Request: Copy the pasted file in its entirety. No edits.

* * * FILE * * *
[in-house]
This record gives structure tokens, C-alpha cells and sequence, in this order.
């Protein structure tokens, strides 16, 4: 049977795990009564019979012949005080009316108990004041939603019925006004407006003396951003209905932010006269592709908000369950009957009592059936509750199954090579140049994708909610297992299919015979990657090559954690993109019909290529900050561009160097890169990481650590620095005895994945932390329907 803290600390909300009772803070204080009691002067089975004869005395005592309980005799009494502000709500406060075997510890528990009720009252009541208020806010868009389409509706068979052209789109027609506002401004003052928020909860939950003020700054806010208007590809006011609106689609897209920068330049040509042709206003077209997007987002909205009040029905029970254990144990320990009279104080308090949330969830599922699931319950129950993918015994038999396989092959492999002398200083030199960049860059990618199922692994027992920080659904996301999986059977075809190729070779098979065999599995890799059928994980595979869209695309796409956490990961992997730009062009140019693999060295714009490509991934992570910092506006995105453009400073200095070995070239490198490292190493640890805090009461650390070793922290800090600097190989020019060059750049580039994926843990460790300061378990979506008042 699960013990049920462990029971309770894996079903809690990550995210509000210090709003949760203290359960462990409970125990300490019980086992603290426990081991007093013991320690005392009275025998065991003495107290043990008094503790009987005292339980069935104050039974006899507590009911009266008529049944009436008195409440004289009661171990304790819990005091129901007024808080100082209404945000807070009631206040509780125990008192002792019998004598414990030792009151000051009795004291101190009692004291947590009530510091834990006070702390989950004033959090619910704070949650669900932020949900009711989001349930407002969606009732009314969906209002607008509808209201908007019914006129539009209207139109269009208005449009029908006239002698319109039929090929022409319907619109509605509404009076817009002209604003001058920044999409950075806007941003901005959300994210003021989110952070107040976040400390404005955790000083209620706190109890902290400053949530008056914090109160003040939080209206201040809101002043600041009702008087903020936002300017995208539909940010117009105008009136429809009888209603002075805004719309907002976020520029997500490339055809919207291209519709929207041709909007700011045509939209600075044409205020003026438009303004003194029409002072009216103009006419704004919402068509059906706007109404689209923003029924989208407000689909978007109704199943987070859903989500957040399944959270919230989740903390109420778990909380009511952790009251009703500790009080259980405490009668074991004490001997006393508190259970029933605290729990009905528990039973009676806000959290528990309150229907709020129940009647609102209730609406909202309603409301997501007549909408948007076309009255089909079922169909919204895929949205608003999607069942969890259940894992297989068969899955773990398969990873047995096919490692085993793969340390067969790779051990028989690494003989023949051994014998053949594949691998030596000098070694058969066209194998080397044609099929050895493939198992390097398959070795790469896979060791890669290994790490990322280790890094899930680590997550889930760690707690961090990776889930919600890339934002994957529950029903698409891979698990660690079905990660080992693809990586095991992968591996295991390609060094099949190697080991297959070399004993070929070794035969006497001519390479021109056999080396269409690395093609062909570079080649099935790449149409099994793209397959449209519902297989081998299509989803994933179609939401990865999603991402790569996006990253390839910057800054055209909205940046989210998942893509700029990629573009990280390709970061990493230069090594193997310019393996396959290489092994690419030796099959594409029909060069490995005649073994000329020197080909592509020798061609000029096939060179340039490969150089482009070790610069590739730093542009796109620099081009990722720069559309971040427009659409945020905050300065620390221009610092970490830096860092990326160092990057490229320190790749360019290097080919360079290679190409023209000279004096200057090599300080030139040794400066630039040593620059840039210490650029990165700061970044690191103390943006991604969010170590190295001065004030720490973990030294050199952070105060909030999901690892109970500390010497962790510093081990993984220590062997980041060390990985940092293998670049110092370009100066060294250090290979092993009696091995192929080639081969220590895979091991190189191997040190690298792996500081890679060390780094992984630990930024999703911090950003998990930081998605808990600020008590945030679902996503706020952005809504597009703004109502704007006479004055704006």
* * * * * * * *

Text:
[in-house]
This record gives structure tokens, C-alpha cells and sequence, in this order.
């Protein structure tokens, strides 16, 4: 049977795990009564019979012949005080009316108990004041939603019925006004407006003396951003209905932010006269592709908000369950009957009592059936509750199954090579140049994708909610297992299919015979990657090559954690993109019909290529900050561009160097890169990481650590620095005895994945932390329907 803290600390909300009772803070204080009691002067089975004869005395005592309980005799009494502000709500406060075997510890528990009720009252009541208020806010868009389409509706068979052209789109027609506002401004003052928020909860939950003020700054806010208007590809006011609106689609897209920068330049040509042709206003077209997007987002909205009040029905029970254990144990320990009279104080308090949330969830599922699931319950129950993918015994038999396989092959492999002398200083030199960049860059990618199922692994027992920080659904996301999986059977075809190729070779098979065999599995890799059928994980595979869209695309796409956490990961992997730009062009140019693999060295714009490509991934992570910092506006995105453009400073200095070995070239490198490292190493640890805090009461650390070793922290800090600097190989020019060059750049580039994926843990460790300061378990979506008042 699960013990049920462990029971309770894996079903809690990550995210509000210090709003949760203290359960462990409970125990300490019980086992603290426990081991007093013991320690005392009275025998065991003495107290043990008094503790009987005292339980069935104050039974006899507590009911009266008529049944009436008195409440004289009661171990304790819990005091129901007024808080100082209404945000807070009631206040509780125990008192002792019998004598414990030792009151000051009795004291101190009692004291947590009530510091834990006070702390989950004033959090619910704070949650669900932020949900009711989001349930407002969606009732009314969906209002607008509808209201908007019914006129539009209207139109269009208005449009029908006239002698319109039929090929022409319907619109509605509404009076817009002209604003001058920044999409950075806007941003901005959300994210003021989110952070107040976040400390404005955790000083209620706190109890902290400053949530008056914090109160003040939080209206201040809101002043600041009702008087903020936002300017995208539909940010117009105008009136429809009888209603002075805004719309907002976020520029997500490339055809919207291209519709929207041709909007700011045509939209600075044409205020003026438009303004003194029409002072009216103009006419704004919402068509059906706007109404689209923003029924989208407000689909978007109704199943987070859903989500957040399944959270919230989740903390109420778990909380009511952790009251009703500790009080259980405490009668074991004490001997006393508190259970029933605290729990009905528990039973009676806000959290528990309150229907709020129940009647609102209730609406909202309603409301997501007549909408948007076309009255089909079922169909919204895929949205608003999607069942969890259940894992297989068969899955773990398969990873047995096919490692085993793969340390067969790779051990028989690494003989023949051994014998053949594949691998030596000098070694058969066209194998080397044609099929050895493939198992390097398959070795790469896979060791890669290994790490990322280790890094899930680590997550889930760690707690961090990776889930919600890339934002994957529950029903698409891979698990660690079905990660080992693809990586095991992968591996295991390609060094099949190697080991297959070399004993070929070794035969006497001519390479021109056999080396269409690395093609062909570079080649099935790449149409099994793209397959449209519902297989081998299509989803994933179609939401990865999603991402790569996006990253390839910057800054055209909205940046989210998942893509700029990629573009990280390709970061990493230069090594193997310019393996396959290489092994690419030796099959594409029909060069490995005649073994000329020197080909592509020798061609000029096939060179340039490969150089482009070790610069590739730093542009796109620099081009990722720069559309971040427009659409945020905050300065620390221009610092970490830096860092990326160092990057490229320190790749360019290097080919360079290679190409023209000279004096200057090599300080030139040794400066630039040593620059840039210490650029990165700061970044690191103390943006991604969010170590190295001065004030720490973990030294050199952070105060909030999901690892109970500390010497962790510093081990993984220590062997980041060390990985940092293998670049110092370009100066060294250090290979092993009696091995192929080639081969220590895979091991190189191997040190690298792996500081890679060390780094992984630990930024999703911090950003998990930081998605808990600020008590945030679902996503706020952005809504597009703004109502704007006479004055704006």